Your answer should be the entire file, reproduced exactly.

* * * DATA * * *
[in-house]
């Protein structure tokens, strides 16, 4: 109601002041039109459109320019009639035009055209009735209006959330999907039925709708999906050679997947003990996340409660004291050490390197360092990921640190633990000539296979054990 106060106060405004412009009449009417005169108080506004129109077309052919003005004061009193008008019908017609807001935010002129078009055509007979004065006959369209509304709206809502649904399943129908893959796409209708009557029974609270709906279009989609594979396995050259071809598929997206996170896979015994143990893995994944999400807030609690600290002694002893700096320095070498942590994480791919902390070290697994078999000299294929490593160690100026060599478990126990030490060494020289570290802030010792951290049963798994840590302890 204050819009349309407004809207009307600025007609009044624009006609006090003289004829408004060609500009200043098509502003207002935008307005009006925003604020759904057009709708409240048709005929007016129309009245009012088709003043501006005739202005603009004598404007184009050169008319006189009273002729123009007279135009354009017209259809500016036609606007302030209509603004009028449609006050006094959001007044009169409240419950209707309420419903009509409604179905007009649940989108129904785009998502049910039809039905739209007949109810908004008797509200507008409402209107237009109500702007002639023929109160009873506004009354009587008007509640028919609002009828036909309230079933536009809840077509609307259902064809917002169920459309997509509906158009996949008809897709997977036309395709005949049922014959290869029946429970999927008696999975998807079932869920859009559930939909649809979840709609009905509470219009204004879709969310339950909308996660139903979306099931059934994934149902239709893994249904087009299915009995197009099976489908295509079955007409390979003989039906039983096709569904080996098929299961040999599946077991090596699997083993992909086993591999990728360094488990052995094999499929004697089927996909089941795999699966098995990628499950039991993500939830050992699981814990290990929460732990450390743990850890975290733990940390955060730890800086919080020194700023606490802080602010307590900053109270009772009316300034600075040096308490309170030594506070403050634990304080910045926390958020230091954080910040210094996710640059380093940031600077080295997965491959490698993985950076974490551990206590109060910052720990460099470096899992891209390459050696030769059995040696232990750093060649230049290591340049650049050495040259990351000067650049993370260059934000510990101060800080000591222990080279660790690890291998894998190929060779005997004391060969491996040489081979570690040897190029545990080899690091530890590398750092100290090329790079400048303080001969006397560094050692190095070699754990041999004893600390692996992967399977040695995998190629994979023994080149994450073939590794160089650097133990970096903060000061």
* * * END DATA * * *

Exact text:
[in-house]
């Protein structure tokens, strides 16, 4: 109601002041039109459109320019009639035009055209009735209006959330999907039925709708999906050679997947003990996340409660004291050490390197360092990921640190633990000539296979054990 106060106060405004412009009449009417005169108080506004129109077309052919003005004061009193008008019908017609807001935010002129078009055509007979004065006959369209509304709206809502649904399943129908893959796409209708009557029974609270709906279009989609594979396995050259071809598929997206996170896979015994143990893995994944999400807030609690600290002694002893700096320095070498942590994480791919902390070290697994078999000299294929490593160690100026060599478990126990030490060494020289570290802030010792951290049963798994840590302890 204050819009349309407004809207009307600025007609009044624009006609006090003289004829408004060609500009200043098509502003207002935008307005009006925003604020759904057009709708409240048709005929007016129309009245009012088709003043501006005739202005603009004598404007184009050169008319006189009273002729123009007279135009354009017209259809500016036609606007302030209509603004009028449609006050006094959001007044009169409240419950209707309420419903009509409604179905007009649940989108129904785009998502049910039809039905739209007949109810908004008797509200507008409402209107237009109500702007002639023929109160009873506004009354009587008007509640028919609002009828036909309230079933536009809840077509609307259902064809917002169920459309997509509906158009996949008809897709997977036309395709005949049922014959290869029946429970999927008696999975998807079932869920859009559930939909649809979840709609009905509470219009204004879709969310339950909308996660139903979306099931059934994934149902239709893994249904087009299915009995197009099976489908295509079955007409390979003989039906039983096709569904080996098929299961040999599946077991090596699997083993992909086993591999990728360094488990052995094999499929004697089927996909089941795999699966098995990628499950039991993500939830050992699981814990290990929460732990450390743990850890975290733990940390955060730890800086919080020194700023606490802080602010307590900053109270009772009316300034600075040096308490309170030594506070403050634990304080910045926390958020230091954080910040210094996710640059380093940031600077080295997965491959490698993985950076974490551990206590109060910052720990460099470096899992891209390459050696030769059995040696232990750093060649230049290591340049650049050495040259990351000067650049993370260059934000510990101060800080000591222990080279660790690890291998894998190929060779005997004391060969491996040489081979570690040897190029545990080899690091530890590398750092100290090329790079400048303080001969006397560094050692190095070699754990041999004893600390692996992967399977040695995998190629994979023994080149994450073939590794160089650097133990970096903060000061």